Return of the Thief’s release date has been pushed back, giving readers time to read (or re-read) the beloved YA fantasy series that is over 20 years in the making. We take a closer (spoiler-free) look at why we love The Queen’s Thief series by Megan Whalen Turner.
When I think of my favorite book series, the one that I’ve read the most throughout my life and never gets old, my mind immediately goes to The Queen’s Thief by Megan Whalen Turner. With its subtle read-between-the-lines revelations and not a sentence wasted, the series that Megan has spent over 20 years working on is coming to a close.
‘Return of the Thief’ release date delay
Originally slated to come out in March 2019, the Return of the Thief’s publication date has been postponed until 2020. In the wide scope of YA fantasy, The Queen’s Thief has a small but mighty fandom. Used to waiting an average of seven years between books, I’m sure I’m not the only one who fell out of my chair when Megan announced that the final book, Return of the Thief, would come out a mere two years after Thick as Thieves did.
Now the Return of the Thief, a.k.a The Queen’s Thief Book 6, release date delay makes it seem that the gap will be like three years, which is still better than anything I could have hoped for after the long wait between A Conspiracy of Kings and Thick as Thieves. From the bottom of my heart, each book has been well worth the wait.
Megan has taken her time, making each book as tight as possible, full to the brim of subtle twists that aren’t seen coming, with unreliable narrators, and excellent usage of point of view to move a story forward. That being said, in case you haven’t had the chance to read The Queen’s Thief, I’ve not spoiled any of the twists, I promise.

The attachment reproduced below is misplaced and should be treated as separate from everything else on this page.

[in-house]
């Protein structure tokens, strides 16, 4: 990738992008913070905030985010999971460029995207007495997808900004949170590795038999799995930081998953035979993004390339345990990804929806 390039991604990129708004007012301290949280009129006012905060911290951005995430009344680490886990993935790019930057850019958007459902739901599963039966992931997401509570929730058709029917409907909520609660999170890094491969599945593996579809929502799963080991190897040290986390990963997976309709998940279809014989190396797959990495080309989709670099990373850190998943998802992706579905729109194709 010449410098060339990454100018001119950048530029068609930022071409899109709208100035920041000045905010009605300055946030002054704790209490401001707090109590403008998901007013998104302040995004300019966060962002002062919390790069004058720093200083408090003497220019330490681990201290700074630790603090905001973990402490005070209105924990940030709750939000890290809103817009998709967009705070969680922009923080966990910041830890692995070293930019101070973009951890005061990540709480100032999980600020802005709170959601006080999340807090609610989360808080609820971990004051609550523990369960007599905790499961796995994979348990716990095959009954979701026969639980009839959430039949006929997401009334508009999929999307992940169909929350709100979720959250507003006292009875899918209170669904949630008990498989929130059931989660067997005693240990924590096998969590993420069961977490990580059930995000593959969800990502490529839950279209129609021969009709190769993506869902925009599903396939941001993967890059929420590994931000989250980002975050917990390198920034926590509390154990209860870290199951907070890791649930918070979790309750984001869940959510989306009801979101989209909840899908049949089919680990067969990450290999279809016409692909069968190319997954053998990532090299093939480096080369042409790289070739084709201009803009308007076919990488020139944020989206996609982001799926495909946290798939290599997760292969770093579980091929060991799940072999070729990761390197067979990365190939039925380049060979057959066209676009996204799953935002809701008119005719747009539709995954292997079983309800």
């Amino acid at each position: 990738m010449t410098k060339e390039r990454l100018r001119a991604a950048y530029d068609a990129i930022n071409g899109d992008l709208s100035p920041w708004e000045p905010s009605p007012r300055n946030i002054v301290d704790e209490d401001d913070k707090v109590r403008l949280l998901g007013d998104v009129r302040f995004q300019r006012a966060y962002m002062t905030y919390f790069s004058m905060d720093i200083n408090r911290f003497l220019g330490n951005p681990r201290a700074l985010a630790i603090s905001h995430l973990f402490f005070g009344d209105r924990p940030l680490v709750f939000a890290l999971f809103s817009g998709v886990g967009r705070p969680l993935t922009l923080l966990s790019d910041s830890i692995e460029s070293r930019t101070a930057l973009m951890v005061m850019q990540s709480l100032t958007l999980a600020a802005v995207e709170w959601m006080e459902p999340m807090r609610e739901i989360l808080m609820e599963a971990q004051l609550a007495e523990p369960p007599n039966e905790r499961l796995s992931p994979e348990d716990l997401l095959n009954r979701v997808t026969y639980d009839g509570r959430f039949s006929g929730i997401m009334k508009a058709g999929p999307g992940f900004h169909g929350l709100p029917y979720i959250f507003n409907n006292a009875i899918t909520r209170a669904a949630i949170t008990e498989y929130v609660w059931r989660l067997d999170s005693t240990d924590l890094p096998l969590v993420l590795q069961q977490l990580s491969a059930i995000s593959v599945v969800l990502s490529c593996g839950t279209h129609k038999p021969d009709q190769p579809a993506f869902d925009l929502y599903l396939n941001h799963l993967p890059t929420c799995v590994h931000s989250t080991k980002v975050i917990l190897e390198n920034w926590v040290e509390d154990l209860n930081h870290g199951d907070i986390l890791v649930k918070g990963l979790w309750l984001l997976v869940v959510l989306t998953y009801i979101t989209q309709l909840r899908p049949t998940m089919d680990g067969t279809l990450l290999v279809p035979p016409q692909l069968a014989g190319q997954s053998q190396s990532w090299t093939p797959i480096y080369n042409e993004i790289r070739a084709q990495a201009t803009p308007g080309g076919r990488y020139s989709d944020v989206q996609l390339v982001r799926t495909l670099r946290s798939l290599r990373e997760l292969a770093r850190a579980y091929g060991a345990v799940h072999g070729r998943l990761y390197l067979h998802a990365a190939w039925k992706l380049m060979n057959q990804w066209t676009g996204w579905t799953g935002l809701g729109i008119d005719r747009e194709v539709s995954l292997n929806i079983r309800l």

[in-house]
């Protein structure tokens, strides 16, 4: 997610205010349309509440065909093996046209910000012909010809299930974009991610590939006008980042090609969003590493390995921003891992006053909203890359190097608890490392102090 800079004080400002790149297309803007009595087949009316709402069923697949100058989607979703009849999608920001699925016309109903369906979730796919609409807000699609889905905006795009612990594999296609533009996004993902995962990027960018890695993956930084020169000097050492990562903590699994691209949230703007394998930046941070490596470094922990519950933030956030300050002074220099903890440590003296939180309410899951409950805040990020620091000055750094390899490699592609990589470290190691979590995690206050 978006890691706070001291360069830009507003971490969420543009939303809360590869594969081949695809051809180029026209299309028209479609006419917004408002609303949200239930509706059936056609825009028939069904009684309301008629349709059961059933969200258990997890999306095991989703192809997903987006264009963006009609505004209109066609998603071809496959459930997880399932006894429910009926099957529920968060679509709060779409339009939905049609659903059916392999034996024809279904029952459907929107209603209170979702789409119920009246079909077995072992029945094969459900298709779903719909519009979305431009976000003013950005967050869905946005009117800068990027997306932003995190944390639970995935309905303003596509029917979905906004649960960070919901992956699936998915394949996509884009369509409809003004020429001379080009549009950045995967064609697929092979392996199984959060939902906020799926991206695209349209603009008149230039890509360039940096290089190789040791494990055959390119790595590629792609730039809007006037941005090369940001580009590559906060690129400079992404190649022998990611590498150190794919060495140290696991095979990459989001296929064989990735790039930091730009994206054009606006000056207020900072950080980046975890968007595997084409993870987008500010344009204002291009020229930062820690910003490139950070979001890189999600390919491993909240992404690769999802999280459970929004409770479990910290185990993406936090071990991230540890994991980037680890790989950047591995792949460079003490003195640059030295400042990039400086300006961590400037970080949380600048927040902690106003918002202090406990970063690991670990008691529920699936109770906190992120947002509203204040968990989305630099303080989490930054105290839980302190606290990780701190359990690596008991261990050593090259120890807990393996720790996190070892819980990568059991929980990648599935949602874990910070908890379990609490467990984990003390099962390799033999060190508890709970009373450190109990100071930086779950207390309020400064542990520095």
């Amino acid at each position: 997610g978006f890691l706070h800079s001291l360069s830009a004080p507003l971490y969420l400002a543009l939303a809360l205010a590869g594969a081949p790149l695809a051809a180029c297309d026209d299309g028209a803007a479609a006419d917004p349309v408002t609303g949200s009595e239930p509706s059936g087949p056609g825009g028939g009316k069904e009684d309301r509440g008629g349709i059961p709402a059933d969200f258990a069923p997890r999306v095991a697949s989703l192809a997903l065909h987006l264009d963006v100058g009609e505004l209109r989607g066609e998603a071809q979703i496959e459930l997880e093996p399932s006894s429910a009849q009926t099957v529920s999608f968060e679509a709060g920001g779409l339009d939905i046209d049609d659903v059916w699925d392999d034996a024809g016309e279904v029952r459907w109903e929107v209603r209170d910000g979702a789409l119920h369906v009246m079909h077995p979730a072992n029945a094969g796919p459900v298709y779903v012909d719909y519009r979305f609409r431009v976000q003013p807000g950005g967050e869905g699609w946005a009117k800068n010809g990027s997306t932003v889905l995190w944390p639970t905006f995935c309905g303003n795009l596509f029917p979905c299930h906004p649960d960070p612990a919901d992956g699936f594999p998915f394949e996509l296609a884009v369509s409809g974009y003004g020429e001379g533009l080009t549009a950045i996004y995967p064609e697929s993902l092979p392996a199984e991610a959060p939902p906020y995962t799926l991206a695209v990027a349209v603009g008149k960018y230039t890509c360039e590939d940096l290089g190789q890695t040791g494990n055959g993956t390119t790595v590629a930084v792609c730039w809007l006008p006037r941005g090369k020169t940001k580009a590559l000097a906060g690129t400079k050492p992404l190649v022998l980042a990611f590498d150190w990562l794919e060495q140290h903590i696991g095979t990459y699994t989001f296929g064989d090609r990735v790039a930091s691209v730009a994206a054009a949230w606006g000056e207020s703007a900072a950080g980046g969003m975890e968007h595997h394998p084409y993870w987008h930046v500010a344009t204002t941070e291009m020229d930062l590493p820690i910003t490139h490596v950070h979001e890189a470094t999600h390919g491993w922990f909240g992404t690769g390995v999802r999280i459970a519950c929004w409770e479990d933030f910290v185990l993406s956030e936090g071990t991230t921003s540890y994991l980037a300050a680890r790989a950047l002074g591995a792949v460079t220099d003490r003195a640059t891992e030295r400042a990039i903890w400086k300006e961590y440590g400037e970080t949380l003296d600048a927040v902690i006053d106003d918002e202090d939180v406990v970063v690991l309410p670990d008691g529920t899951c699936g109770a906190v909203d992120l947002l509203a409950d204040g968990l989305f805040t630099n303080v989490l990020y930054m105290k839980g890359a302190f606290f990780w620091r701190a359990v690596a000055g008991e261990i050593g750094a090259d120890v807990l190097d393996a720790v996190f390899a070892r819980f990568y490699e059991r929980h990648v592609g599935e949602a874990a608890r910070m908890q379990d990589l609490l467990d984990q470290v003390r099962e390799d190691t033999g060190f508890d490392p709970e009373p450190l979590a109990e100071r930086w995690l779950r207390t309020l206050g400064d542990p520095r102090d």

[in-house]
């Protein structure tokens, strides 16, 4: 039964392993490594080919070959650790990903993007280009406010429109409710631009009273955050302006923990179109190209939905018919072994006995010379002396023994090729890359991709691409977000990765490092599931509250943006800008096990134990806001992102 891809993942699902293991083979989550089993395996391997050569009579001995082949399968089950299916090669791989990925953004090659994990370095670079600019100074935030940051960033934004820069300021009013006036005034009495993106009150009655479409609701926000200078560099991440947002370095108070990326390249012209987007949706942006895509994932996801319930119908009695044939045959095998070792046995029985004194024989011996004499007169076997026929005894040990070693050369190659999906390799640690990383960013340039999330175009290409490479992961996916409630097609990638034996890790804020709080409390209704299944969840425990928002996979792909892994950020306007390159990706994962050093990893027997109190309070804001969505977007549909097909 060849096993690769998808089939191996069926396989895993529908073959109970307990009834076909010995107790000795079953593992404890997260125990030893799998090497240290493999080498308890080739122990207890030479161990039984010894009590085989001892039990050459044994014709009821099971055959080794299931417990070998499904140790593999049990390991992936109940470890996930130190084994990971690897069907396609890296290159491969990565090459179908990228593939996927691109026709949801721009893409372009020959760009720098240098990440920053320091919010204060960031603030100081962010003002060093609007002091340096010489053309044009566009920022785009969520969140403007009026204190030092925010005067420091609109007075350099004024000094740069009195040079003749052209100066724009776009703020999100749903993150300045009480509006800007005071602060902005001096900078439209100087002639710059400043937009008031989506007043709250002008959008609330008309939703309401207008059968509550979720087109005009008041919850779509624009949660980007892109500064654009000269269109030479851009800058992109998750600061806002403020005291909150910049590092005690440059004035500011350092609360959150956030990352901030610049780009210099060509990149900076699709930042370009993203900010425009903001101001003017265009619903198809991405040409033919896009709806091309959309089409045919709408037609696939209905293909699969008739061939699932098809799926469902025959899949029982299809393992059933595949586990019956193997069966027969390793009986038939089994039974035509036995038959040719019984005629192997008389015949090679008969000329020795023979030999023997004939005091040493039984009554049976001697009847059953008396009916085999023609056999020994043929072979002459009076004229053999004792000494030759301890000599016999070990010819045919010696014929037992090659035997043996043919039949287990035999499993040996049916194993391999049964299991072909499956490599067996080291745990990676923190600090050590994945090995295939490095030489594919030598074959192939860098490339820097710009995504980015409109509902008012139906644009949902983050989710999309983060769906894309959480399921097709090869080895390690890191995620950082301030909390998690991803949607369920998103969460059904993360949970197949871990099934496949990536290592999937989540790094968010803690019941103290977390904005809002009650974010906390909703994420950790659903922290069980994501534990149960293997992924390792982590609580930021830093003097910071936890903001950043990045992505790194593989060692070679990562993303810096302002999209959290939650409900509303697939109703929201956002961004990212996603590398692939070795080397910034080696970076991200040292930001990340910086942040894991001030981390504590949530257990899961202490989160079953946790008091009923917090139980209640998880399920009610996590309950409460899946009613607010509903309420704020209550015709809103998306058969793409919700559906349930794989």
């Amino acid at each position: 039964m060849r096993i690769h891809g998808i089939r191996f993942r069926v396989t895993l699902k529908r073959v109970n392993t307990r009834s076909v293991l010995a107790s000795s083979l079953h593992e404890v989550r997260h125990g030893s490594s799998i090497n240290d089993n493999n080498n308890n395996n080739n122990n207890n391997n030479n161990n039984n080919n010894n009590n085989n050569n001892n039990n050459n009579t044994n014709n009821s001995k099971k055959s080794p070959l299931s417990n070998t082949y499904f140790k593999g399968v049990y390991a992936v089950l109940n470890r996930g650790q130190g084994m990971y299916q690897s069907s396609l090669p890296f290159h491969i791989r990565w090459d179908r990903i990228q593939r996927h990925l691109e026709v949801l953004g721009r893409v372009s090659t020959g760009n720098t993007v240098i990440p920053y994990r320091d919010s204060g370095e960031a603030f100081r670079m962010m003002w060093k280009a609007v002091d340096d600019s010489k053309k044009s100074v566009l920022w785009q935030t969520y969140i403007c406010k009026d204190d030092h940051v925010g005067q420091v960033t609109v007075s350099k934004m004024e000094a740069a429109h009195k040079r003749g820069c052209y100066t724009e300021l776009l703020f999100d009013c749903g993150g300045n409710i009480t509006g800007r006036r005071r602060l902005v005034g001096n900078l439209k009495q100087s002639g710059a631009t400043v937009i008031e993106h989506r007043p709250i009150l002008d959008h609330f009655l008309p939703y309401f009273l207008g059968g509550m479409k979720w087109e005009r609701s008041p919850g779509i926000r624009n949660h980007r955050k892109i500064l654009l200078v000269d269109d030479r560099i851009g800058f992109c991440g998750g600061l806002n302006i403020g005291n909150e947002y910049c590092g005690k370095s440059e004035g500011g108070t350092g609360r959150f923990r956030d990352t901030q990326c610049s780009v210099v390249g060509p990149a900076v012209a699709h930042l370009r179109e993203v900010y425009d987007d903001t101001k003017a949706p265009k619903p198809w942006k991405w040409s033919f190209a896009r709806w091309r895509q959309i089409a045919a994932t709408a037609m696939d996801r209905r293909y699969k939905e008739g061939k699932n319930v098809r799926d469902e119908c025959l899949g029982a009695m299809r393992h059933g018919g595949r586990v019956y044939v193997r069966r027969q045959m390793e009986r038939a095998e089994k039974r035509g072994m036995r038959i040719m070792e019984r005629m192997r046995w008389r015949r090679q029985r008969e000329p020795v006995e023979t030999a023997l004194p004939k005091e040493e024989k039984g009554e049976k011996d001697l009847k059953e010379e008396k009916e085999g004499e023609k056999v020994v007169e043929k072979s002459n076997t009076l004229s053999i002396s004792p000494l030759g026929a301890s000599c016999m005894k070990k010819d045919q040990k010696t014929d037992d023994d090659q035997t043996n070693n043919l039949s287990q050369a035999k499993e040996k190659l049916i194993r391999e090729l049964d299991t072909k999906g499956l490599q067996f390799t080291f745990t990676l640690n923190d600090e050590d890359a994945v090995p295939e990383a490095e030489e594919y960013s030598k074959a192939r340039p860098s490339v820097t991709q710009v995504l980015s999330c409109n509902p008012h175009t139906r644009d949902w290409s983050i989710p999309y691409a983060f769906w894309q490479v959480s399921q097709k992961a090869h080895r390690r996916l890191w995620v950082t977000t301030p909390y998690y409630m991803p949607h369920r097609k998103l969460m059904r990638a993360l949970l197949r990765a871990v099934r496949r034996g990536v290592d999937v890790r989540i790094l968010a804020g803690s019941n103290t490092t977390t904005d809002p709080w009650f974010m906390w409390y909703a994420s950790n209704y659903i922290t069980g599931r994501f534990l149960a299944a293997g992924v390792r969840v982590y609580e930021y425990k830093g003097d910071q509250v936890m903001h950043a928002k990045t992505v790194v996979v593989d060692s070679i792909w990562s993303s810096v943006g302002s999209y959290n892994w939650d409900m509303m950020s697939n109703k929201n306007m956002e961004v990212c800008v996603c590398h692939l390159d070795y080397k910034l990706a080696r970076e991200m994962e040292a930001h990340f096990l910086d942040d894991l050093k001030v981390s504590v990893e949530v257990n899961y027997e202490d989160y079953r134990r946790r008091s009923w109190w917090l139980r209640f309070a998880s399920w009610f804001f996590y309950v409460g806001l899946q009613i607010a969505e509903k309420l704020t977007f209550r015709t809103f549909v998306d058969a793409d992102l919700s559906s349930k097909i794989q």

The Thief is merely the beginning of my love affair with this series. I still remember the first time I read it, when I got to the end and realized what had just happened; that sense of revelation is what I seek when I read unreliable narrators now. The closest feeling I’ve gotten to this is the reveal of who the narrator of The Broken Earth series by N.K. Jemisin is, along with her usage of point of view to move the story along.
I reread, or re-listen to, The Queen’s Thief at least once a year. I started my re-listen of audiobooks (of which I waxed poetic about in this article) to get ready for Return of the Thief last fall, finishing at the end of January. Even though I just finished, I will definitely be rereading them again before the (hopefully) 2020 release of the final installment of this amazing series.
I’ve read Thick as Thieves the least amount of times, with it only coming out in 2017, but as I said before, each time I read/listen, I see something that I somehow missed in my previous reads. This time was no different.
Upon finishing Thick as Thieves this time around, with (happy) tears in my eyes, I immediately rushed to my friends who have also read the series to see if they saw what I had missed up until this point. The thing about The Queen’s Thief, you see, is that it is vague yet detailed at the same time. How? Megan writes subtly, leaving the reader to read between the lines with inferring a lot, giving me and everyone else endless revelations years later.